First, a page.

Fear and loathing in the North-East: Citizenship Bill brings region to boiling point

Pratim Ranjan Bose Guwahati | Updated on January 13, 2019 Published on January 13, 2019

The new Bill promises to grant citizenship to religious minorities (including Hindus) from Bangladesh, Pakistan and Afghanistan, provided they have been in India for six years

Pinku Kalita, 28-year-old Uber driver in Guwahati, is caught between the devil and the deep sea.

On the one hand, he finds logic in the State-wide protests against the Narendra Modi government’s decision to move ahead with the Citizenship (Amendment) Bill, 2016.

On the other, the protests are potent enough to hurt the recent economic buoyancy in the State, and ruin his business.

Kalita voted for the BJP in the 2014 Lok Sabha and 2016 State Assembly elections. But 2019 will be different.

“The BJP government did so many good things. The illegal immigration from Bangladesh reduced. Roads and highways got better. Availability of electricity improved substantially. LPG connections are available. But they will suffer big time for this single step,” he said.

He is not alone. Ethnic populations in all North-Eastern States are against the Bill. The Meghalaya Cabinet, which has representation from BJP, took a cabinet decision against the move. The BJP government in Manipur sought exemptions. Mizoram BJP opposed the Bill.

The debate

The situation is more complex in Assam, which is witnessing implementation of NRC (National Registration) — that promised to identify illegal immigrants from Bangladesh — under Supreme Court monitoring. NRC was an Assam Accord (1985) demand.

So far, a little over 10 per cent of Assam’s three crore-strong population has failed to qualify. The number may reduce, once the procedures come to an end, but it adds credence to the age-old controversy about illegal immigration and demographic change in border States.

According to a World Bank working paper, the total number of Bangladeshi immigrants in India may be as high as two crore. In West Bengal, the share of Muslim population has increased by nearly 10 percentage points from the pre-Partition level at 30 per cent since 1981. In contrast, the Hindu population in Bangladesh slid from 25 per cent to less than 10 per cent.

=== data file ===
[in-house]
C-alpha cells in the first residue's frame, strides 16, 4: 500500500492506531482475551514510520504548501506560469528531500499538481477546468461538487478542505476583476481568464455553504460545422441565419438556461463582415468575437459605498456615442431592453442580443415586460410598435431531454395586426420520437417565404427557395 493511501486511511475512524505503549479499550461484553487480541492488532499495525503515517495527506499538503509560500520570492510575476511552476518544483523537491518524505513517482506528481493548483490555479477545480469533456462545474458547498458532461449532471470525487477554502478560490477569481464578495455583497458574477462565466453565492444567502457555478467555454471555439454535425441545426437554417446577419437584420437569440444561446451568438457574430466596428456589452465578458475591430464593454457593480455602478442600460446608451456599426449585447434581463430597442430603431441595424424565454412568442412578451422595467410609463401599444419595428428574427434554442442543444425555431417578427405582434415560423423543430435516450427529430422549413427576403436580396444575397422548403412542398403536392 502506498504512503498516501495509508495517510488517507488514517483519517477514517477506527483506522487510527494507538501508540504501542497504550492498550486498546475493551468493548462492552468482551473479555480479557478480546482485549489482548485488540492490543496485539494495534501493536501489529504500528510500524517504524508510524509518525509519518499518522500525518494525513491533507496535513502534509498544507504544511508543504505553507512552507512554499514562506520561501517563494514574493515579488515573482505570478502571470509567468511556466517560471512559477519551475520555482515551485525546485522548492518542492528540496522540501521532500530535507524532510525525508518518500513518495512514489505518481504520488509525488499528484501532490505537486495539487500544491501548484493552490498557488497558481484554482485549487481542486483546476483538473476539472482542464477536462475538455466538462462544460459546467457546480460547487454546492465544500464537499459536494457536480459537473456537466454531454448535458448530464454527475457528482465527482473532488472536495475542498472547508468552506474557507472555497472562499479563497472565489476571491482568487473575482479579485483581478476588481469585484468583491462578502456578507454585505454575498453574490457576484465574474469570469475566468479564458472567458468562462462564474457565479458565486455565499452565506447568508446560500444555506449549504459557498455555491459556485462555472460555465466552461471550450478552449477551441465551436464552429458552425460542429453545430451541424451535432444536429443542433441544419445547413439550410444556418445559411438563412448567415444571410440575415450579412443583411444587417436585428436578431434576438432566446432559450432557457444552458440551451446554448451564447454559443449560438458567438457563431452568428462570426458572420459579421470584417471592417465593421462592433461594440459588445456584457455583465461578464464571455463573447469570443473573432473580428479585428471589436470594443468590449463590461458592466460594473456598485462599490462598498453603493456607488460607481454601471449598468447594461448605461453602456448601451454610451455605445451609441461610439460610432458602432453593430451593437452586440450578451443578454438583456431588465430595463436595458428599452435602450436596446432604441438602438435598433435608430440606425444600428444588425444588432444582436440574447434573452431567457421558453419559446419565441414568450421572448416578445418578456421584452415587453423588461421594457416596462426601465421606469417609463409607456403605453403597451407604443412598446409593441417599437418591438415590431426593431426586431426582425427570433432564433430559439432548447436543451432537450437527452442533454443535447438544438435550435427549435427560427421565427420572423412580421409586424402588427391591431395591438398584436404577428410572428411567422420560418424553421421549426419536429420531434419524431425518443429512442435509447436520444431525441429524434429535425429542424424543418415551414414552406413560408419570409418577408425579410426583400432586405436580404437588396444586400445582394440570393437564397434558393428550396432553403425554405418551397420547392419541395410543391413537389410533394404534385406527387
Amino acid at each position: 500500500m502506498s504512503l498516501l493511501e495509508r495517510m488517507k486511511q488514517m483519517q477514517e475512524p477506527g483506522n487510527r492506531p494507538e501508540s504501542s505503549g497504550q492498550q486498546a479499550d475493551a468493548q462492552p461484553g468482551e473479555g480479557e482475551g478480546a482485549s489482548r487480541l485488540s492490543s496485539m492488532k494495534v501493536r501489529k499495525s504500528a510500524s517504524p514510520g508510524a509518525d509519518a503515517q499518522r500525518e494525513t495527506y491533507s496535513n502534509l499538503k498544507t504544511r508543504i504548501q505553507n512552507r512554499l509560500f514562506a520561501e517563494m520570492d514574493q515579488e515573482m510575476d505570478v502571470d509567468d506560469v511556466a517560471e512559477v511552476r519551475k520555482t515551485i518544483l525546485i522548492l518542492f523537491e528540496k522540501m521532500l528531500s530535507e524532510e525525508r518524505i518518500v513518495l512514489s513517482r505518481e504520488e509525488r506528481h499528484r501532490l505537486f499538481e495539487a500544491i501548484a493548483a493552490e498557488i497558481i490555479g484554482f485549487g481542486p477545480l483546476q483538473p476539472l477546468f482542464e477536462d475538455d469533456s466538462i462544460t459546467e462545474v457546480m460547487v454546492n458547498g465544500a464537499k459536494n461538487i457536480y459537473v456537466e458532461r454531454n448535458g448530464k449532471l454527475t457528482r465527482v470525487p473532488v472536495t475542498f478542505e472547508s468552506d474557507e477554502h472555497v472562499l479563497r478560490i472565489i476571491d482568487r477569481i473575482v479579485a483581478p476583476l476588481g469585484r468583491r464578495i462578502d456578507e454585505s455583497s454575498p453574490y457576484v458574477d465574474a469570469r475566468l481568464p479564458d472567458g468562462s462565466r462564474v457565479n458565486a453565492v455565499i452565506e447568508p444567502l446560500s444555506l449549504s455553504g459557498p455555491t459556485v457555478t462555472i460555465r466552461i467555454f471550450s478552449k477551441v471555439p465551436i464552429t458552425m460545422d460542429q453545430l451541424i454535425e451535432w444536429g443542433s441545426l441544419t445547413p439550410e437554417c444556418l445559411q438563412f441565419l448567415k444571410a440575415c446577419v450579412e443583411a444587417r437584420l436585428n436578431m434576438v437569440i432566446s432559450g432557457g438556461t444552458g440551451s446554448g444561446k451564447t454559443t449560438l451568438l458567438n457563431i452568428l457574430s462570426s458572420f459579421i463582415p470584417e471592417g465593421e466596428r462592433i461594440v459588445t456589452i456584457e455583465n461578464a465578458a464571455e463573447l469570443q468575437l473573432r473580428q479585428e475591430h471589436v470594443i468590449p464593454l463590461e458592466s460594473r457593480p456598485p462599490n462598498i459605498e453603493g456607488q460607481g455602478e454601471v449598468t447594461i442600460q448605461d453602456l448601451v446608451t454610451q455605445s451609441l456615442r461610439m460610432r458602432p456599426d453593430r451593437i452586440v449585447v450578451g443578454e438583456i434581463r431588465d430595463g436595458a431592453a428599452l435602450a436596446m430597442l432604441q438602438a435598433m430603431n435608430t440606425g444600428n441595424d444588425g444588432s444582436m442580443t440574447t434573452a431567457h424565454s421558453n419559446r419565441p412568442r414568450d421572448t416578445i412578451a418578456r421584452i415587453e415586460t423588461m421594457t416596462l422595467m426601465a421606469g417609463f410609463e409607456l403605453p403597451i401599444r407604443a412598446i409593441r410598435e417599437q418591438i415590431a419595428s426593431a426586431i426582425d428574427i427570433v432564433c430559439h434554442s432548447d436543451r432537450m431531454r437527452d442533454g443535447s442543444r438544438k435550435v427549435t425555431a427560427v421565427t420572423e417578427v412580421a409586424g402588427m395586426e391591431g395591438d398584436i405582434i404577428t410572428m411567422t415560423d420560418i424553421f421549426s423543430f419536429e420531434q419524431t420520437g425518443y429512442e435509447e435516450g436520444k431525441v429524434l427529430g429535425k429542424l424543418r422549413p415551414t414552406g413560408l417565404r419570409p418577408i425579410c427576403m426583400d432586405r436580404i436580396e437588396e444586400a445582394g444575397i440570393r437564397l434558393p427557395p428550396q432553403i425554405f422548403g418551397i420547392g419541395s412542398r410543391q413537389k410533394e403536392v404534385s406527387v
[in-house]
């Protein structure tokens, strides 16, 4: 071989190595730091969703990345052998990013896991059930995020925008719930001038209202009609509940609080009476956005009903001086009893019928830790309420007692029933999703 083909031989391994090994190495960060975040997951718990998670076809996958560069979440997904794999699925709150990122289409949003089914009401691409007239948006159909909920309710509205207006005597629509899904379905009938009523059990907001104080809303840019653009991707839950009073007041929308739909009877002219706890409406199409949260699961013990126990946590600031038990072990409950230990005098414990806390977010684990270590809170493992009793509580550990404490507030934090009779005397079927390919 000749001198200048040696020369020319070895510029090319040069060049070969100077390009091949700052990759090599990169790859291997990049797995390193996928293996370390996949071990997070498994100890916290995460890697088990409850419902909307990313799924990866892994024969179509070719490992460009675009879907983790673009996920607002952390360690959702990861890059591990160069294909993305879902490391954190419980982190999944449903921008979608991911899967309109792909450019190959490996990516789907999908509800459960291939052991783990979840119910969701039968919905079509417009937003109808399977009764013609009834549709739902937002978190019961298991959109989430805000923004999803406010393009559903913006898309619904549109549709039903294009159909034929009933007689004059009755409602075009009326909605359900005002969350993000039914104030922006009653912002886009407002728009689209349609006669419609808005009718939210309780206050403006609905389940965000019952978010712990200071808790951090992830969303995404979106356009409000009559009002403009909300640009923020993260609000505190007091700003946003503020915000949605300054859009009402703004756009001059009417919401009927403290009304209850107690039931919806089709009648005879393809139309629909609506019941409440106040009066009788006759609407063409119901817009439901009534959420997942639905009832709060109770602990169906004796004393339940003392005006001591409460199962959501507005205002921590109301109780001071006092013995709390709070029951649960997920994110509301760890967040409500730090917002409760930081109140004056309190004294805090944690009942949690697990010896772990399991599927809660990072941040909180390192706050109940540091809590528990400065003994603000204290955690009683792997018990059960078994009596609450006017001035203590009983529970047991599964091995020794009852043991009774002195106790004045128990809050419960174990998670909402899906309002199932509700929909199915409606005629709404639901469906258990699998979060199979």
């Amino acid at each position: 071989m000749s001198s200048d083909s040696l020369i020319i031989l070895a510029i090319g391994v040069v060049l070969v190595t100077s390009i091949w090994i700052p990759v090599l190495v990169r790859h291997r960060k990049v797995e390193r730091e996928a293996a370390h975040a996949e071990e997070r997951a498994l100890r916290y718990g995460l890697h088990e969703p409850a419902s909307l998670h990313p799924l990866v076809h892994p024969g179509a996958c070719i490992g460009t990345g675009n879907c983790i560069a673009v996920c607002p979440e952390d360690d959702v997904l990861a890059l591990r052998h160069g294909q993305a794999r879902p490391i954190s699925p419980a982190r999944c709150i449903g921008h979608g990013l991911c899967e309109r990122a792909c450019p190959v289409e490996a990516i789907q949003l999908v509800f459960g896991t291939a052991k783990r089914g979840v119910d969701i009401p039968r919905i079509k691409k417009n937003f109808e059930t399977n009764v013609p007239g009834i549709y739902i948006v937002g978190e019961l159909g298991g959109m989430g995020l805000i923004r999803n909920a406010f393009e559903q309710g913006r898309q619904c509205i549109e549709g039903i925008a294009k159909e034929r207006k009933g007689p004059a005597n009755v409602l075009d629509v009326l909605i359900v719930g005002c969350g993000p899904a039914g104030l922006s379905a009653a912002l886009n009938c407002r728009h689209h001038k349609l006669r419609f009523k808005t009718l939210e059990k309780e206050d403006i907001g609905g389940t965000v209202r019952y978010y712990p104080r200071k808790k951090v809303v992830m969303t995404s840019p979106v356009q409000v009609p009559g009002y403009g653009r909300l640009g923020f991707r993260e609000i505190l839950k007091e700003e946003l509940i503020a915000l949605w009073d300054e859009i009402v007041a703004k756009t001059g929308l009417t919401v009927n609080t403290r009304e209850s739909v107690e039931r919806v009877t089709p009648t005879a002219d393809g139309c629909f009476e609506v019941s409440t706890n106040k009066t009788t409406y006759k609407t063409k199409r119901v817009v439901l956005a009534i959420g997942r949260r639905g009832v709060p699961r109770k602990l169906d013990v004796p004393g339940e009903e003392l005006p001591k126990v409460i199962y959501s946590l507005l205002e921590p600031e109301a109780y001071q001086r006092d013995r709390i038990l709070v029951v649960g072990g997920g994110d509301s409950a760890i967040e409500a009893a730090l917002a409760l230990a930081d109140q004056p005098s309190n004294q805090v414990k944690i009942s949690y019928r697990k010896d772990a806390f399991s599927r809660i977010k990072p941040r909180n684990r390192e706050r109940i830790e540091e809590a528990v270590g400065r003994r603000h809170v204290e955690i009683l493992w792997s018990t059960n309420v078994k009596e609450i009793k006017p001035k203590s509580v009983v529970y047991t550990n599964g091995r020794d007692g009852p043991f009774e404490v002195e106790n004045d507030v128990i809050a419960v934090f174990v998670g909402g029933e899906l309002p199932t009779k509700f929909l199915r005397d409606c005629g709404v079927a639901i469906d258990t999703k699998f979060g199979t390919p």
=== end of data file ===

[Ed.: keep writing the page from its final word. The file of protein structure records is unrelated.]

The new Bill promises citizenship to religious minorities (including Hindus) from Bangladesh, Pakistan and Afghanistan, provided they have been in India for six years. Clearly, the Bill has wider electoral implications across the country, especially in States like Bengal or Punjab.

For Assam, implementation of the Bill will mean half-baked implementation of the Assam Accord, which sets March 31, 1971, as the cut-off date for naturalisation of citizenship. Ethnic Assamese are wary that opening the floodgates might repeat the experiences of Tripura, where the indigenous Tripuri tribe lost political power to the influx of the Hindu Bengalis from Bangladesh. Exempting the North-East from the purview of the Citizenship Bill would have been a good idea. Instead, the BJP is trying to deflect sentiments by a hasty promise to reserve seats for the ethnic population under clause six of the Assam Accord.

While no one is against such reservation, the Opposition and major ethnic groups were quick to point out that the promise cannot be implemented during the remaining period of the government as the implementation committee would take six months to submit the report. The All Assam Students’ Union (AASU) does not want to be part of the drill, and at least three more (proposed) members have quit the panel.

Meanwhile, some ethnic groups are up in arms against the Constitution (Scheduled Tribes) Order (Second Amendment) Bill, 2019, that promises inclusion of six more indigenous communities in Assam as Scheduled Tribes.

The Bill is awaiting clearance by the Rajya Sabha.

Bad for business

It is difficult to say which way things are moving, politically. Will the BJP be successful in its attempts to divide votes along different sub-nationalities, or will Assamese nationality prevail? However, one thing is sure. After nearly five to six years of peace, protests have become a daily routine across the State.

Since January 8, there have been at least two bandhs and innumerable sporadic protests, attacks on the BJP office, etc, in districts. And that keeps local enterprise on tenterhooks. According to official estimates, Assam received ₹6,000 crore actual investments over the last two years of BJP rule.

Local chambers suggest investments worth another ₹4,000-5,000 crore are under implementation in sectors like FMCG, pharmaceuticals, logistics etc. Britannia, ITC, Emami, all have huge exposure in the State. Some are planning expansions.

With peace, tourists have started taking interest in this once-forgotten region.

The fear is that ongoing protests may dampen sentiments again. Ashish Phookan, MD of JTI group, which runs a premium river cruise, mostly availed by foreigners, on Brahmaputra, reported cancellations on January 8 and 9, during the AASU-sponsored bandh. He is concerned that as the news of unrest spreads, tourists will switch destinations. The argument holds good for potential investors too.

“Considering the disturbed past of the region and the State, the current spate of volatility may put many potential investors on wait-and-watch mode,” said a representative of a leading chamber.

And that sends shivers down Pinku Kalita’s spine. He took the risk of buying the car with a bank loan, and ran taxi services anticipating market growth. Disruptions will unsettle him.

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Published on January 13, 2019
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